Stephen Lawton Bible
Author: Leo Lawton
December 1, 2019
I often sit and contemplate things that matter little to others. I suppose we all do from time to time. While thus engaged an old poem/song came to mind. “Beyond The Sunset”
This is the first verse as sang by Hank Williams, my all-time favorite Country and Western entertainer.
Should you go first and I remain to walk the road alone
I’ll live in mem’ry’s garden dear with happy days we’ve known
In spring I’ll wait for roses red when fades the lilacs bloom
And in early fall when brown leaves fall I’ll catch a glimpse of you
Should you go first and I remain for battles to be fought
Each thing you’ve touched along the way will be a hallowed spot
I’ll hear your voice I’ll see your smile though blindly I may grope
The mem’ry of your helping hand will buoy me on with hope
Beyond the sunset oh blissful morning when with our Saviour heaven is begun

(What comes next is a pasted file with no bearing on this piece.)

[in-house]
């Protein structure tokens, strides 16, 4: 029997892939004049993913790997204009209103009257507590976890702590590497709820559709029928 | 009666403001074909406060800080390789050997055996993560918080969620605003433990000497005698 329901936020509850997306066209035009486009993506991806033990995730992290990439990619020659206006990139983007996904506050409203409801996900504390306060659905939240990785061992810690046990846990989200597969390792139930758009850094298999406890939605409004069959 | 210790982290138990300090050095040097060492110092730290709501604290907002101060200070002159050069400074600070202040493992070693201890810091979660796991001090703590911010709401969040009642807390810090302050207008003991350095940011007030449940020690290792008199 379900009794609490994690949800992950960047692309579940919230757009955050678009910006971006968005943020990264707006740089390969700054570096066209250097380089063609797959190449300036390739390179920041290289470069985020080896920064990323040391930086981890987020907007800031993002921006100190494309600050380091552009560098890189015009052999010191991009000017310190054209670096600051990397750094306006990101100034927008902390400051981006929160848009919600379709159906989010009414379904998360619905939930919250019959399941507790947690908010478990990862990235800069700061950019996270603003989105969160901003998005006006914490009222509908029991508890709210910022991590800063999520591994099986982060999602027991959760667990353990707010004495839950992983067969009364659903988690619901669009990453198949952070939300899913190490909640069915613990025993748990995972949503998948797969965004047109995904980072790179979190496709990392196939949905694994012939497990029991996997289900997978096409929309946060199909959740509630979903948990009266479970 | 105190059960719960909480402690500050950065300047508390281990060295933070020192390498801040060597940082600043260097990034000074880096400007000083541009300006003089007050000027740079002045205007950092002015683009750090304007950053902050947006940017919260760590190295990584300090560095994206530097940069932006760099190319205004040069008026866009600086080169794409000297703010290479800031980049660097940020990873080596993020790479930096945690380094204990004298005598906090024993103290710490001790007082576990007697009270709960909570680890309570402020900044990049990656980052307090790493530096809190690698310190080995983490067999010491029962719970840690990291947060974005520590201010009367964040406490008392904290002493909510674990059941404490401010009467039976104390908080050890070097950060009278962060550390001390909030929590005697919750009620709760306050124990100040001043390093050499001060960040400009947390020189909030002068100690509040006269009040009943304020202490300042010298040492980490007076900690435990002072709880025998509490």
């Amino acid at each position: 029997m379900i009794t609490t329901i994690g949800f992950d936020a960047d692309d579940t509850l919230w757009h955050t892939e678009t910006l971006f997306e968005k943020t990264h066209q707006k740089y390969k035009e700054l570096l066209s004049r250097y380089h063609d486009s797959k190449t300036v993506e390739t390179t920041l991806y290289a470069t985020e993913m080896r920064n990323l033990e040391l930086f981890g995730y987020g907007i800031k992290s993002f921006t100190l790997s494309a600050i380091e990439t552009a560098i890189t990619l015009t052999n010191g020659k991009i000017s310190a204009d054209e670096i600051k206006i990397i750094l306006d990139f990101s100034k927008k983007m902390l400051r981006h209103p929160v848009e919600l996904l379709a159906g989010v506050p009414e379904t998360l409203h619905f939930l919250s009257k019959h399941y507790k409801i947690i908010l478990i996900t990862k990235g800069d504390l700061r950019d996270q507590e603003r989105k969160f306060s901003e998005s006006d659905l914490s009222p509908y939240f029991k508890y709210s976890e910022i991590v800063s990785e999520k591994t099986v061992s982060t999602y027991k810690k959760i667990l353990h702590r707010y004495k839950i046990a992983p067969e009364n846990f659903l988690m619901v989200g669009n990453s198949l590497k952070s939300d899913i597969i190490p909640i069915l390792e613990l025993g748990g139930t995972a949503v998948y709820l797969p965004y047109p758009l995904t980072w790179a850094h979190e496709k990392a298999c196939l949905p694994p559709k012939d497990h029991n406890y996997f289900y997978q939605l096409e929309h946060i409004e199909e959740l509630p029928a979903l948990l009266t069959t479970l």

Earth’s toiling ended oh glorious dawning beyond the sunset when day is done.
After wandering around that song I got to thinking about an old bible that spends its time here in my home. I lifted it from a shelf to look at some old items within its pages. As I opened the cover to the first page I once again saw the inscription “Stephen Lawtons Bible Bought by Him in New York June 16th, 1801.I entered that date into a calculator program that told me it has been 218 years, 5 months, and 2 weeks since that day so long ago Stephen Lawton decided the object he wanted the most was a family Bible. This led me to thinking how long ago that was, and how this Bible found its way to my home. We know it was Stephen’s because he said so. He was born in 1764, and wed Sarah Earl in 1791, she died in 1792 (child birth?). Stephen rewed Sarah Newberry in 1796. They had one child Sarah Earl Lawton in 1797. Daughter Sarah married Stephen Waterman, and they had a daughter named Delia Waterman in 1821. Delia married Edward Clowes, and they produced 6 children between 1845 and 1860. Edward was killed in the Civil War in 1863. Delia remarried Solomon Gifford in 1865. No more children were born of that union. Delia somehow found her way to Jacksonville, Florida and died there in 1899.
In some manner Stephen’s Bible found its way to Charleston, South Carolina, and from there to me.